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Frequent cocaine users and their use of treatment


  • Gfroerer, J.C.
  • Brodsky, M.D.


Objectives. Despite decreases in the number of cocaine users since 1985, the consequences of cocaine use continue to rise. This paper provides descriptive data on frequent cocaine users that will help to explain these diverging trends and enable treatment planners to better predict the types of cocaine users who are likely to seek treatment. Methods. Data from the National Household Survey on Drug Abuse were used to study the characteristics of frequent cocaine users since 1985. The 1991 data were used to compare frequent users with infrequent users and nonusers. Results. Since 1985, frequent cocaine users have become older. In 1991, they were likely to be unemployed (32.4%), unmarried (82.3%), and without health insurance (39.4%). Most were cigarette smokers (86.8%) and marijuana users (88.4%), and 32.0% reported getting drunk weekly. Criminal behavior was more likely among frequent cocaine users than among infrequent users and nonusers. Almost a third (30.0%) reported drug abuse treatment experience in the past year. Conclusions. Despite the recent decreases in overall prevalence of cocaine use, the need for treatment of cocaine abusers will continue. Treatment must address multiple problems that occur in conjunction with cocaine abuse.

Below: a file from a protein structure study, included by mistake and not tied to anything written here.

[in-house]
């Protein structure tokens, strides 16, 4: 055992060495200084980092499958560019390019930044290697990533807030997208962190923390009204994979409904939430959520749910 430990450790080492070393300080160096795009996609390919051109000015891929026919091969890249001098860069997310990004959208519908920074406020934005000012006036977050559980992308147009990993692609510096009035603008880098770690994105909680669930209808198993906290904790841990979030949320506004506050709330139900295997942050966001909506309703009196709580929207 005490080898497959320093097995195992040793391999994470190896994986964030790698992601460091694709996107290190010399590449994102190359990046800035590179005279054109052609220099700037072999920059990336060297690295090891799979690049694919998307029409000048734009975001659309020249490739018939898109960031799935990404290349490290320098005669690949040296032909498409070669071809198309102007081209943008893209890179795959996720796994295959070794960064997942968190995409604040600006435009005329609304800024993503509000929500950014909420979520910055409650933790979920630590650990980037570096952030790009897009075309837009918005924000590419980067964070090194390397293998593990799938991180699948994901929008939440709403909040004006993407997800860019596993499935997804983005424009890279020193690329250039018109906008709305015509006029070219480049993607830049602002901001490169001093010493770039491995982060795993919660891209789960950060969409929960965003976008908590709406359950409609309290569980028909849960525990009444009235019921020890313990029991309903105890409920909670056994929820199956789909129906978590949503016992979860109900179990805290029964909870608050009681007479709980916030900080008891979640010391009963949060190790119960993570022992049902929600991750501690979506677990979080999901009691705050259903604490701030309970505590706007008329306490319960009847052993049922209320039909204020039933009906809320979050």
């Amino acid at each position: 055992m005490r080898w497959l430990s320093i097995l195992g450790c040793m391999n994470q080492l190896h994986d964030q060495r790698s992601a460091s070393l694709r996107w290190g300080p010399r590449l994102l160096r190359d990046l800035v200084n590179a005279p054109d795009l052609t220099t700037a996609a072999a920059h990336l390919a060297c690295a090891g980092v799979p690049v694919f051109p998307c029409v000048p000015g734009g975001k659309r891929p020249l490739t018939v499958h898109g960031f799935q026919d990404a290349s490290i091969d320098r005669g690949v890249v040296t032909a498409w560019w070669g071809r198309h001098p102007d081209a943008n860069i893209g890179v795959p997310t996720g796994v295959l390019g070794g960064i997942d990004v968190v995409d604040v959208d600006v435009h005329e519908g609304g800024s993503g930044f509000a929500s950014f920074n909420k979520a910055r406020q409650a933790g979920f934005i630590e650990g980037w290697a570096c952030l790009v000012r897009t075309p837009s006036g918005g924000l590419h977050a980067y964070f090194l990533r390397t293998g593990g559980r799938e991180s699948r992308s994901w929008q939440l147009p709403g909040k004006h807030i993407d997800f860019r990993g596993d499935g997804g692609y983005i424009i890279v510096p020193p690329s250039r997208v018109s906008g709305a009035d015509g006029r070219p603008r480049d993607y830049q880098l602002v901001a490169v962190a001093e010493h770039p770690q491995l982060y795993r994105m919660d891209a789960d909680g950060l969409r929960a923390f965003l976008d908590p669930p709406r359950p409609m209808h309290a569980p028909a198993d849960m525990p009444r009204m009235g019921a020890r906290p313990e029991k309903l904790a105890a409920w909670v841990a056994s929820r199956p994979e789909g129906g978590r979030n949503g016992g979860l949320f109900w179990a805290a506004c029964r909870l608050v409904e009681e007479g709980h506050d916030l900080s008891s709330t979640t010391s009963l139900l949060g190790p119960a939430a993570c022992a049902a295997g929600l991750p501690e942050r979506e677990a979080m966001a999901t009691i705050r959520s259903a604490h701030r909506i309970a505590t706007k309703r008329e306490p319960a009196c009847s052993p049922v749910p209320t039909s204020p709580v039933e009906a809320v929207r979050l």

Suggested Citation

  • Gfroerer, J.C. & Brodsky, M.D., 1993. "Frequent cocaine users and their use of treatment," American Journal of Public Health, American Public Health Association, vol. 83(8), pages 1149-1154.
  • Handle: RePEc:aph:ajpbhl:1993:83:8:1149-1154_0

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    Cited by:

    1. Kenneth Silverman & Elias Robles, 1999. "Employment as a Drug Abuse Treatment Intervention: A Behavioral Economic Analysis," NBER Chapters, in: The Economic Analysis of Substance Use and Abuse: An Integration of Econometric and Behavioral Economic Research, pages 279-310, National Bureau of Economic Research, Inc.
    2. Kenneth Silverman & Elias Robles, 1998. "Employment as a Drug Abuse Treatment Intervention: A Behavioral Economic Analysis," NBER Working Papers 6402, National Bureau of Economic Research, Inc.

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